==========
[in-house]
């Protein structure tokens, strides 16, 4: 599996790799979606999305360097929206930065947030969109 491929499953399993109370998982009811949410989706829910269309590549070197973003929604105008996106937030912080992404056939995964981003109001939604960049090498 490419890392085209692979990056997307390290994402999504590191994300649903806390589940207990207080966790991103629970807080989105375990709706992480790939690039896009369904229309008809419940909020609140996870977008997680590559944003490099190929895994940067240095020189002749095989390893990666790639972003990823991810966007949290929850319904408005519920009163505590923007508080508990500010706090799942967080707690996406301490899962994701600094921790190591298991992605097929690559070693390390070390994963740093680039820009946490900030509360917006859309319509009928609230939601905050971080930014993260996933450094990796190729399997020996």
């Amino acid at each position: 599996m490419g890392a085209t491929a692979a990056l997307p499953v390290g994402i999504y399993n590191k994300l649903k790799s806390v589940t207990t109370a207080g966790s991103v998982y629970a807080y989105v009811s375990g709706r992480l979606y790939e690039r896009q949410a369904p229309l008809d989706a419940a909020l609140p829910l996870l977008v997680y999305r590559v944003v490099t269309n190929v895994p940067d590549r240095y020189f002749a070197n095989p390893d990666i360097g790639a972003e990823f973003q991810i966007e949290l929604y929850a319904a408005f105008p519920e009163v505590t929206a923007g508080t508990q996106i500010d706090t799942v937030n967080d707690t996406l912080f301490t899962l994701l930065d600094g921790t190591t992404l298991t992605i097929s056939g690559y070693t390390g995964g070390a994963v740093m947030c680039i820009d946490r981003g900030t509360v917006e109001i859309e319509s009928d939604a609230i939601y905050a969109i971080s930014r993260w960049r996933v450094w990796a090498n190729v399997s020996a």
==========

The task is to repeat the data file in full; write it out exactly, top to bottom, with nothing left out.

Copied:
[in-house]
């Protein structure tokens, strides 16, 4: 599996790799979606999305360097929206930065947030969109 491929499953399993109370998982009811949410989706829910269309590549070197973003929604105008996106937030912080992404056939995964981003109001939604960049090498 490419890392085209692979990056997307390290994402999504590191994300649903806390589940207990207080966790991103629970807080989105375990709706992480790939690039896009369904229309008809419940909020609140996870977008997680590559944003490099190929895994940067240095020189002749095989390893990666790639972003990823991810966007949290929850319904408005519920009163505590923007508080508990500010706090799942967080707690996406301490899962994701600094921790190591298991992605097929690559070693390390070390994963740093680039820009946490900030509360917006859309319509009928609230939601905050971080930014993260996933450094990796190729399997020996």
């Amino acid at each position: 599996m490419g890392a085209t491929a692979a990056l997307p499953v390290g994402i999504y399993n590191k994300l649903k790799s806390v589940t207990t109370a207080g966790s991103v998982y629970a807080y989105v009811s375990g709706r992480l979606y790939e690039r896009q949410a369904p229309l008809d989706a419940a909020l609140p829910l996870l977008v997680y999305r590559v944003v490099t269309n190929v895994p940067d590549r240095y020189f002749a070197n095989p390893d990666i360097g790639a972003e990823f973003q991810i966007e949290l929604y929850a319904a408005f105008p519920e009163v505590t929206a923007g508080t508990q996106i500010d706090t799942v937030n967080d707690t996406l912080f301490t899962l994701l930065d600094g921790t190591t992404l298991t992605i097929s056939g690559y070693t390390g995964g070390a994963v740093m947030c680039i820009d946490r981003g900030t509360v917006e109001i859309e319509s009928d939604a609230i939601y905050a969109i971080s930014r993260w960049r996933v450094w990796a090498n190729v399997s020996a």